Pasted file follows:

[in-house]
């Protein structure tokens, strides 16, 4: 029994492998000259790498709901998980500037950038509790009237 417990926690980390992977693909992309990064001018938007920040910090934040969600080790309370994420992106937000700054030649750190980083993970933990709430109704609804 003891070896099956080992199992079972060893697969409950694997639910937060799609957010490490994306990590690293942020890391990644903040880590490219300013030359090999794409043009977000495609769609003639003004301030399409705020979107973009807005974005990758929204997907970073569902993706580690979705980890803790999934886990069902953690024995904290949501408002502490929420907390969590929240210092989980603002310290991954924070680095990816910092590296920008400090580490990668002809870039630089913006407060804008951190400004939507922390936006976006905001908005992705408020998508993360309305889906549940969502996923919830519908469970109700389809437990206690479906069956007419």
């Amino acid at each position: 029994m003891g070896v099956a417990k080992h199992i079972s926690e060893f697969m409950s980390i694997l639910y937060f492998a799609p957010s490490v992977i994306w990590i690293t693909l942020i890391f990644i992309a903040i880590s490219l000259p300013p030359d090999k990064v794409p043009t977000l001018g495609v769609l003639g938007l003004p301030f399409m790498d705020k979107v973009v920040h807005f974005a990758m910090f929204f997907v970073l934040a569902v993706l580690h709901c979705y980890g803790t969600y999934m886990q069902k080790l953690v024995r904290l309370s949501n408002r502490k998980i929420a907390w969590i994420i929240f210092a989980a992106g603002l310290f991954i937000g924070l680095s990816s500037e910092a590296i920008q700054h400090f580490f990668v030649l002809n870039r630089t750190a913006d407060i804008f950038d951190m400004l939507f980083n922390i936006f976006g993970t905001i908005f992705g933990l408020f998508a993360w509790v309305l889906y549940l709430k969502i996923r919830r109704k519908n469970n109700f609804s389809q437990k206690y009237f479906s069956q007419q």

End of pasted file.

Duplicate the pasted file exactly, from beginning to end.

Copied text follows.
[in-house]
């Protein structure tokens, strides 16, 4: 029994492998000259790498709901998980500037950038509790009237 417990926690980390992977693909992309990064001018938007920040910090934040969600080790309370994420992106937000700054030649750190980083993970933990709430109704609804 003891070896099956080992199992079972060893697969409950694997639910937060799609957010490490994306990590690293942020890391990644903040880590490219300013030359090999794409043009977000495609769609003639003004301030399409705020979107973009807005974005990758929204997907970073569902993706580690979705980890803790999934886990069902953690024995904290949501408002502490929420907390969590929240210092989980603002310290991954924070680095990816910092590296920008400090580490990668002809870039630089913006407060804008951190400004939507922390936006976006905001908005992705408020998508993360309305889906549940969502996923919830519908469970109700389809437990206690479906069956007419």
């Amino acid at each position: 029994m003891g070896v099956a417990k080992h199992i079972s926690e060893f697969m409950s980390i694997l639910y937060f492998a799609p957010s490490v992977i994306w990590i690293t693909l942020i890391f990644i992309a903040i880590s490219l000259p300013p030359d090999k990064v794409p043009t977000l001018g495609v769609l003639g938007l003004p301030f399409m790498d705020k979107v973009v920040h807005f974005a990758m910090f929204f997907v970073l934040a569902v993706l580690h709901c979705y980890g803790t969600y999934m886990q069902k080790l953690v024995r904290l309370s949501n408002r502490k998980i929420a907390w969590i994420i929240f210092a989980a992106g603002l310290f991954i937000g924070l680095s990816s500037e910092a590296i920008q700054h400090f580490f990668v030649l002809n870039r630089t750190a913006d407060i804008f950038d951190m400004l939507f980083n922390i936006f976006g993970t905001i908005f992705g933990l408020f998508a993360w509790v309305l889906y549940l709430k969502i996923r919830r109704k519908n469970n109700f609804s389809q437990k206690y009237f479906s069956q007419q």